When I first started managing my finances, I had only one goal – to retire early. Since then, however, my goals have evolved to include many others such as improving my (1) health, (2) relationships, (3) effectiveness at work and even (4) spirituality. You see, financial efficiency affects all aspects of life, and money can have a tremendous impact on our well being. Here’s what I’ve discovered on my journey so far.
Caring about money can lead to better health.
When you manage your finances, you maximize value. This means that you want your money going to the right places. For me, this meant spending less on junk food and more on healthy, organic foods. Sure, organic foods can be more expensive, but they can be even more valuable for their health benefits. Buying junk food on the other hand felt like throwing away my hard earned dollars.
What’s more, I began to find value in walking and biking over driving a car, especially after I discovered how expensive it was to drive. So in this case, my physical health improved in tandem with my finances as I saved money on gas and car maintenance.
Maximizing value can improve your relationships with others.
When you care about the value of your money, you also care about the value and efficient use of your time. For me, that means spending time with those that I truly care about, such as my girlfriend, friends and family. As a result, I focus both my time and money on activities that can be enjoyed together with others. Examples would include trips to the movies, annual zoo memberships, fancy hotels and nice restaurants. Consequently, I now spend less on video games, toys and gadgets, all items that I would’ve typically enjoyed by myself.
The desire for early retirement can make you more effective at work.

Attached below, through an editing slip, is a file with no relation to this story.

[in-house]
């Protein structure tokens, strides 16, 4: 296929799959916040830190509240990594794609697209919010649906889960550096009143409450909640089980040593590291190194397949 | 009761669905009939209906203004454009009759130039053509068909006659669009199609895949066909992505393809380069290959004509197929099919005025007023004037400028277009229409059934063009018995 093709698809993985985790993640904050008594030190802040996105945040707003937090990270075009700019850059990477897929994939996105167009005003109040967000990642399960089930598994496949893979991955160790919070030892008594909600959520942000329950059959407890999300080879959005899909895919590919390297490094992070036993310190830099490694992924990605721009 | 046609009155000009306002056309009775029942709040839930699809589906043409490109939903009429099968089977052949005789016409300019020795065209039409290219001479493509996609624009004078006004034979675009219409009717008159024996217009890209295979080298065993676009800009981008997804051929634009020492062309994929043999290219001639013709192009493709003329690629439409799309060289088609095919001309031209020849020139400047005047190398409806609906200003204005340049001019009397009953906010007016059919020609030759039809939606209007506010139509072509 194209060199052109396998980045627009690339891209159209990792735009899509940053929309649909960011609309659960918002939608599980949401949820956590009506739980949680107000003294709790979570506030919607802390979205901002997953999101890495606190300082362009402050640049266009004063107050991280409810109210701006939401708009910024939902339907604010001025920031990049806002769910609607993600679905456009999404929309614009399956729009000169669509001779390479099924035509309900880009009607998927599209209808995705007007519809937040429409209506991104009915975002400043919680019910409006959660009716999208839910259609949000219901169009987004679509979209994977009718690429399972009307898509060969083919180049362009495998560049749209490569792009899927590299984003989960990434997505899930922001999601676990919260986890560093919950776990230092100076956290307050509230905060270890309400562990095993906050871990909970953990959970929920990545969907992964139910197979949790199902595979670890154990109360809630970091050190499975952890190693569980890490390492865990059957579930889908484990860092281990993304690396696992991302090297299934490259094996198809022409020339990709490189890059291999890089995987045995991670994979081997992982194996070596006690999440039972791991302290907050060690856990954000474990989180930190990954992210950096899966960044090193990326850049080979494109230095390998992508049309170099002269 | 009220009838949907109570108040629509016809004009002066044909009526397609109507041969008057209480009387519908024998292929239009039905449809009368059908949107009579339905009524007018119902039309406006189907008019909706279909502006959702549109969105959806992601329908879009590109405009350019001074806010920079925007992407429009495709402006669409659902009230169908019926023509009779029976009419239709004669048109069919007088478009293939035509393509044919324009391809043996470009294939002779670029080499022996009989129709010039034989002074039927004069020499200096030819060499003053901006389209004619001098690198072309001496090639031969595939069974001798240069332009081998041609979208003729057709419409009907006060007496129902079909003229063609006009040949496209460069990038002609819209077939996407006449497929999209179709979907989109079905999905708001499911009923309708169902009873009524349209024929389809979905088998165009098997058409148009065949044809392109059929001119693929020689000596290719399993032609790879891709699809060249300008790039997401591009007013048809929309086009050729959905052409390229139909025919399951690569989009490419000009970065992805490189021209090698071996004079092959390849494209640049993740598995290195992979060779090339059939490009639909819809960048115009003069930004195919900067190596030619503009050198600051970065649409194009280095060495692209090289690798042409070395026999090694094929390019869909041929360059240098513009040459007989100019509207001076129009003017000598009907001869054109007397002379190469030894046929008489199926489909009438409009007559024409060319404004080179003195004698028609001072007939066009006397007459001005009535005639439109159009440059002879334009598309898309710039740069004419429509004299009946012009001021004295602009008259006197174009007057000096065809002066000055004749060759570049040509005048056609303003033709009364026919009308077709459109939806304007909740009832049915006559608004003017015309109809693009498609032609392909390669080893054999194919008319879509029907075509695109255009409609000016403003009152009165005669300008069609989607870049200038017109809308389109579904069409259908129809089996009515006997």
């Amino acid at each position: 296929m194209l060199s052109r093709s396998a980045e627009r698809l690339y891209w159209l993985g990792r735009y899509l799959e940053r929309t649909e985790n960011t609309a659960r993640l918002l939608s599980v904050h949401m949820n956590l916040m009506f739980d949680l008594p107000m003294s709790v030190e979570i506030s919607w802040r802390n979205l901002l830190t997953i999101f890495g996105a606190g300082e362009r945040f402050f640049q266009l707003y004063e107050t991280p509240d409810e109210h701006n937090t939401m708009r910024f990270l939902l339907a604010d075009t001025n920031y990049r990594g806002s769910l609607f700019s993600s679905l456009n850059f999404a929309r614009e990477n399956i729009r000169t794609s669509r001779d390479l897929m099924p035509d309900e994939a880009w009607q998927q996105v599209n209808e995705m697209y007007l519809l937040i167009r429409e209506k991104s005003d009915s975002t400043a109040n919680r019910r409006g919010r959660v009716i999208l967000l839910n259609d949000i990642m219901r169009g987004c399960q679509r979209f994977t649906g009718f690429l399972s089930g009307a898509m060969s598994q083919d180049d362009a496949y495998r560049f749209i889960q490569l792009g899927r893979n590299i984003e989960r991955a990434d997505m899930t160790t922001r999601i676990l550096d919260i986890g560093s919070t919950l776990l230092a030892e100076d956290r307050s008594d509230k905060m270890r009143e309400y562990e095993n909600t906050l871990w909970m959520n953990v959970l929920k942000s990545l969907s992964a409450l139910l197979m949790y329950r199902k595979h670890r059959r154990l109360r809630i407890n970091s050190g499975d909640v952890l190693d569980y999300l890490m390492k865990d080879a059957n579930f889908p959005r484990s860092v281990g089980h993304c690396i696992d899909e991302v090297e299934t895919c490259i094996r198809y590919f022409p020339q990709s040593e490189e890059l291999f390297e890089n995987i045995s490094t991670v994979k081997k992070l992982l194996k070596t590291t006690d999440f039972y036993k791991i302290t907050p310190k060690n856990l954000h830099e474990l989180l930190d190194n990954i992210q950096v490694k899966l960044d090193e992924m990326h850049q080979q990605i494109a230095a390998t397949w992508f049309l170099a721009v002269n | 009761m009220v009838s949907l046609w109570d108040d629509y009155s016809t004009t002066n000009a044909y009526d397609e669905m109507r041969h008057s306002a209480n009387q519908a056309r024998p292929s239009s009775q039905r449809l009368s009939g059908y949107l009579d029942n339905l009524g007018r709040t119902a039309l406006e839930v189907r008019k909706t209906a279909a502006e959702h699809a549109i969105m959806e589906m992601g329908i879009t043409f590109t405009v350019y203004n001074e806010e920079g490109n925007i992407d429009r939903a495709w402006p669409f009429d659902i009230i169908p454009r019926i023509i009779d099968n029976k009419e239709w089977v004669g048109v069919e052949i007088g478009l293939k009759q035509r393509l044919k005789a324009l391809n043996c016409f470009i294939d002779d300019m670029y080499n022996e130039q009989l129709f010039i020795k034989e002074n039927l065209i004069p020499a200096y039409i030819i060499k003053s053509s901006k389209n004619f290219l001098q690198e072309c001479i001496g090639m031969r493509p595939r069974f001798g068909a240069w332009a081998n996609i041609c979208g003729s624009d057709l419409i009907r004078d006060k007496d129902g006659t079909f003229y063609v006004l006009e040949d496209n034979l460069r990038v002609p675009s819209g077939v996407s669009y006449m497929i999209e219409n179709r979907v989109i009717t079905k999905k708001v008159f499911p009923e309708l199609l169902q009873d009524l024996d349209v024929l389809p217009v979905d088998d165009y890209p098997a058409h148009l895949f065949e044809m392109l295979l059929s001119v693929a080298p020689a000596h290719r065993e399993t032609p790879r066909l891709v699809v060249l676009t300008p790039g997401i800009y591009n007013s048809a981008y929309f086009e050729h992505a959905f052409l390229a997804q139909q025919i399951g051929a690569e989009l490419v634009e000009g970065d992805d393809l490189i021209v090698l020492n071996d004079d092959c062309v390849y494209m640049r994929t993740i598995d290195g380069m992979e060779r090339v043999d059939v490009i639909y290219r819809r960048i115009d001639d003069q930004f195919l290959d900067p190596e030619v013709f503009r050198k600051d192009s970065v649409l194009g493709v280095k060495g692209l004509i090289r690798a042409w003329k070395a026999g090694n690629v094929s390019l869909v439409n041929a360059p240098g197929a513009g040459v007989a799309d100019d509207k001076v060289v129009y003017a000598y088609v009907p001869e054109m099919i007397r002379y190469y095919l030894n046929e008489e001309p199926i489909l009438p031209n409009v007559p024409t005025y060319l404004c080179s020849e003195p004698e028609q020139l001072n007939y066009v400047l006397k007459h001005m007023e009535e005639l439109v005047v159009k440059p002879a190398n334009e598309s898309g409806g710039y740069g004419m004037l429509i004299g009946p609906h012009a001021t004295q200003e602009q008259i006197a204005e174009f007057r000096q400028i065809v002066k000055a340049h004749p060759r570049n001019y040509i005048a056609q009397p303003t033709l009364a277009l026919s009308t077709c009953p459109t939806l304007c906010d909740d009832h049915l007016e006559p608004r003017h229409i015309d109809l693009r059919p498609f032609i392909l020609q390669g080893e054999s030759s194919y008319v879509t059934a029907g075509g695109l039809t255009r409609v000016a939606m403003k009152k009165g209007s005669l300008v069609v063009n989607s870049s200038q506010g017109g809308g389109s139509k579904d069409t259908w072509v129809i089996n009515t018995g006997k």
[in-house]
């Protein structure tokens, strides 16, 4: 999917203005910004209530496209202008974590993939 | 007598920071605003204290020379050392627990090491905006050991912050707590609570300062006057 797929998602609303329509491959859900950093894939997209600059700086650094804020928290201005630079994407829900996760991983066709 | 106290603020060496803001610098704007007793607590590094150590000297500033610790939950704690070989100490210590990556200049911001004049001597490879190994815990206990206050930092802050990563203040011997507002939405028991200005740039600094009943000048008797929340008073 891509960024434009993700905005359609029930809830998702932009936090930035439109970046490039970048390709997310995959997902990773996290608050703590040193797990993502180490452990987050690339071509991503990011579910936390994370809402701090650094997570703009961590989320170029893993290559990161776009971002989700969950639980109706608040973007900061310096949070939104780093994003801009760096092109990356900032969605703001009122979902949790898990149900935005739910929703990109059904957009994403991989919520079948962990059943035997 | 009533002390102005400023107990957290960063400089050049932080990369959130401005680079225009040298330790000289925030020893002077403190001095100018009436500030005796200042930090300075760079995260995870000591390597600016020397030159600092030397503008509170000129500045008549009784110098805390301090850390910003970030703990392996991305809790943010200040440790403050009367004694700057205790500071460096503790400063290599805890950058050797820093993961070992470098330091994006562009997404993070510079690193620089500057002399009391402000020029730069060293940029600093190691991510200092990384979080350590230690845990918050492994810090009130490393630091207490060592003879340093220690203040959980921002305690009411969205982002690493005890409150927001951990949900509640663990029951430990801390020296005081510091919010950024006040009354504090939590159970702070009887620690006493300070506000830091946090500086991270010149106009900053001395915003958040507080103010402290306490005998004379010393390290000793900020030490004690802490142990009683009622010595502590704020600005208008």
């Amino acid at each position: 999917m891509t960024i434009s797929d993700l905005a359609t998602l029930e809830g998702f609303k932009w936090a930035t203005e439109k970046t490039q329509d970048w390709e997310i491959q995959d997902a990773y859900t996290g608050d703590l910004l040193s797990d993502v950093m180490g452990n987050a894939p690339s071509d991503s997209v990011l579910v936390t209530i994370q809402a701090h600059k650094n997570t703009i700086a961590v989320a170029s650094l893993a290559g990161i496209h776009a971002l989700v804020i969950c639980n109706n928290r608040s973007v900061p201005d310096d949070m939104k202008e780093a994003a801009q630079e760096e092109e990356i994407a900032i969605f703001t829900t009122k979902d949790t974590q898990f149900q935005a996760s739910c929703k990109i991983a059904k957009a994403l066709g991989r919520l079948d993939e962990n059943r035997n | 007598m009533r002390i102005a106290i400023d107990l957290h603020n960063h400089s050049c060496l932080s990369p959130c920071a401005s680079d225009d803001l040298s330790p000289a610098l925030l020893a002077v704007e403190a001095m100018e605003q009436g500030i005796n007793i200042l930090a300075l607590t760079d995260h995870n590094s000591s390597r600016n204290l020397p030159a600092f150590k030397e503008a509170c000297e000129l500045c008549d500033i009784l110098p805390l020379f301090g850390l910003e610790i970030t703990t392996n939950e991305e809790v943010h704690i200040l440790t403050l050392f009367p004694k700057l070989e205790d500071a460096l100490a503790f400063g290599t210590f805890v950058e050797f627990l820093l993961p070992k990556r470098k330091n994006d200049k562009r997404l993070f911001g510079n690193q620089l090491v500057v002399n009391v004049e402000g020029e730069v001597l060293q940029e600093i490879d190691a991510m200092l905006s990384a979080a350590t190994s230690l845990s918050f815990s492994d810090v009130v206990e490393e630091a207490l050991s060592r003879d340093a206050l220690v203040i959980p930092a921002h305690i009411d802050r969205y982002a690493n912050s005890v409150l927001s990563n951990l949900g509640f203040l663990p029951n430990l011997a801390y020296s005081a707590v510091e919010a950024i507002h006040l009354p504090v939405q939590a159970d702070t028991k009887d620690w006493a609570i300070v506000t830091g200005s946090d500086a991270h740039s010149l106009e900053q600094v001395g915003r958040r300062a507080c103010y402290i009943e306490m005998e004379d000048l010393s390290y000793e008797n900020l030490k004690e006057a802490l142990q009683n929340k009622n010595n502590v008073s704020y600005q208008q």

In the beginning, the desire to retire seemed to conflict with the desire to do well at my job. Over time though, I realized that the happiness and autonomy that I seek in retirement could be achieved even as I continue to work. So I became more proactive and sought out the assignments that I wanted as well as the people I wanted to work with. In addition, I got better at managing expectations, communicating with my colleagues and setting my own priorities at work. Accordingly, I’ve become more effective at my job and achieved more control over my life.
Preparing for retirement can boost your spirituality.
When you save for retirement, you inevitably think about what you want to do after you stop working. For me, this led to a reexamination of my life in the context of my Christian faith. In other words, I began to ask what God wants me to do with my life. Does He want me to continue working for a law firm, become a solo practitioner, or perhaps do something completely different such as teach children or volunteer at a hospital? Perhaps I could simply continue my current job and donate all of my future earnings to the poor. Or I could focus on pro bono matters for those who can’t afford representation. With money out of the picture, I imagine pursuing only work that would feed my spirituality.
While some may argue that thinking about money and retirement can lead to penny pinching and laziness, my own experience has proven the opposite. Caring about finances has led to better health and spirituality. And caring about the value of time and money has improved my relationships and boosted my productivity. Put another way, personal finance can lead to a happier and more meaningful life in ways that you may never have expected.